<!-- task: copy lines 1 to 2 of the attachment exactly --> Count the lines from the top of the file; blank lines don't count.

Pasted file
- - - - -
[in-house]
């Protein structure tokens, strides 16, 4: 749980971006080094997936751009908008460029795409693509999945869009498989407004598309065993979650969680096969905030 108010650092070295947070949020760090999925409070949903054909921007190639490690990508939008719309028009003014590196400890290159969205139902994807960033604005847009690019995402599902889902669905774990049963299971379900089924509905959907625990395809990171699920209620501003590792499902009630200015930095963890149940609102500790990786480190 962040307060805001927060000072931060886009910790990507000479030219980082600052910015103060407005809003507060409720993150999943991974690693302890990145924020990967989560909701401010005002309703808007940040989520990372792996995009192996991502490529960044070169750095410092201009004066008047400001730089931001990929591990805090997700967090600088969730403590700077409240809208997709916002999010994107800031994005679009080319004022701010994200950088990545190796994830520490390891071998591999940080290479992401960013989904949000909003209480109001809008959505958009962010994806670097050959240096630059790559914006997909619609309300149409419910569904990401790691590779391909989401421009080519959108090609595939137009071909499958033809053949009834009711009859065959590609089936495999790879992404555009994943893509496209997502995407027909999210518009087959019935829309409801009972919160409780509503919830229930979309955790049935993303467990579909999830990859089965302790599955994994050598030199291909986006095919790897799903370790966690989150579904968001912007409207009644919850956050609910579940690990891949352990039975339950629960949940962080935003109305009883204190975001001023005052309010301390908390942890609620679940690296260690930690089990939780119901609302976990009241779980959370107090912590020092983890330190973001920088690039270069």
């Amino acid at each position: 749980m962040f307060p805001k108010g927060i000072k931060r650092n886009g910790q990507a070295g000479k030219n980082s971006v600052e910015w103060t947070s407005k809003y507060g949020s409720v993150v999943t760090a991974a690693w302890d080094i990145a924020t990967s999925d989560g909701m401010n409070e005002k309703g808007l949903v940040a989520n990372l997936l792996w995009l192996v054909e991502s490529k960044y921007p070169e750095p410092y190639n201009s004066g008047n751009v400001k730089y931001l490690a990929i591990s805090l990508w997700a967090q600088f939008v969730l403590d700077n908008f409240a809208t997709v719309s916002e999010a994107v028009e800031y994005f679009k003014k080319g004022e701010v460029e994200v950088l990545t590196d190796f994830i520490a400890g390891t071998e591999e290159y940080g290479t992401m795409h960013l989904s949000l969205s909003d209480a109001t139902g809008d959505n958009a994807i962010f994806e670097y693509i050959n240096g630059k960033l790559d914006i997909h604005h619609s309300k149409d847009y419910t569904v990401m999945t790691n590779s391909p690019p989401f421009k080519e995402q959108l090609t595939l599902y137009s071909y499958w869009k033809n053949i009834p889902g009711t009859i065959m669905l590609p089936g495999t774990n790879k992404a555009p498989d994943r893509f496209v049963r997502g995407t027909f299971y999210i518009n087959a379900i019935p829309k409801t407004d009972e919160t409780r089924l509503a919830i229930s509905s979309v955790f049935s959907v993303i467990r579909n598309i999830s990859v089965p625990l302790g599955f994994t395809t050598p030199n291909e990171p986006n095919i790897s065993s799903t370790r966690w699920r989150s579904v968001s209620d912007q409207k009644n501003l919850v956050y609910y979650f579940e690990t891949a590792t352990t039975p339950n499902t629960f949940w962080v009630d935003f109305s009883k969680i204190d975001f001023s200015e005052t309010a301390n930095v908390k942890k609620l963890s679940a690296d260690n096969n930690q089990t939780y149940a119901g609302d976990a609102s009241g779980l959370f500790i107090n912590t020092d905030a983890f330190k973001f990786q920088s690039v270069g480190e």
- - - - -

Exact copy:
[in-house]
């Protein structure tokens, strides 16, 4: 749980971006080094997936751009908008460029795409693509999945869009498989407004598309065993979650969680096969905030 108010650092070295947070949020760090999925409070949903054909921007190639490690990508939008719309028009003014590196400890290159969205139902994807960033604005847009690019995402599902889902669905774990049963299971379900089924509905959907625990395809990171699920209620501003590792499902009630200015930095963890149940609102500790990786480190 962040307060805001927060000072931060886009910790990507000479030219980082600052910015103060407005809003507060409720993150999943991974690693302890990145924020990967989560909701401010005002309703808007940040989520990372792996995009192996991502490529960044070169750095410092201009004066008047400001730089931001990929591990805090997700967090600088969730403590700077409240809208997709916002999010994107800031994005679009080319004022701010994200950088990545190796994830520490390891071998591999940080290479992401960013989904949000909003209480109001809008959505958009962010994806670097050959240096630059790559914006997909619609309300149409419910569904990401790691590779391909989401421009080519959108090609595939137009071909499958033809053949009834009711009859065959590609089936495999790879992404555009994943893509496209997502995407027909999210518009087959019935829309409801009972919160409780509503919830229930979309955790049935993303467990579909999830990859089965302790599955994994050598030199291909986006095919790897799903370790966690989150579904968001912007409207009644919850956050609910579940690990891949352990039975339950629960949940962080935003109305009883204190975001001023005052309010301390908390942890609620679940690296260690930690089990939780119901609302976990009241779980959370107090912590020092983890330190973001920088690039270069």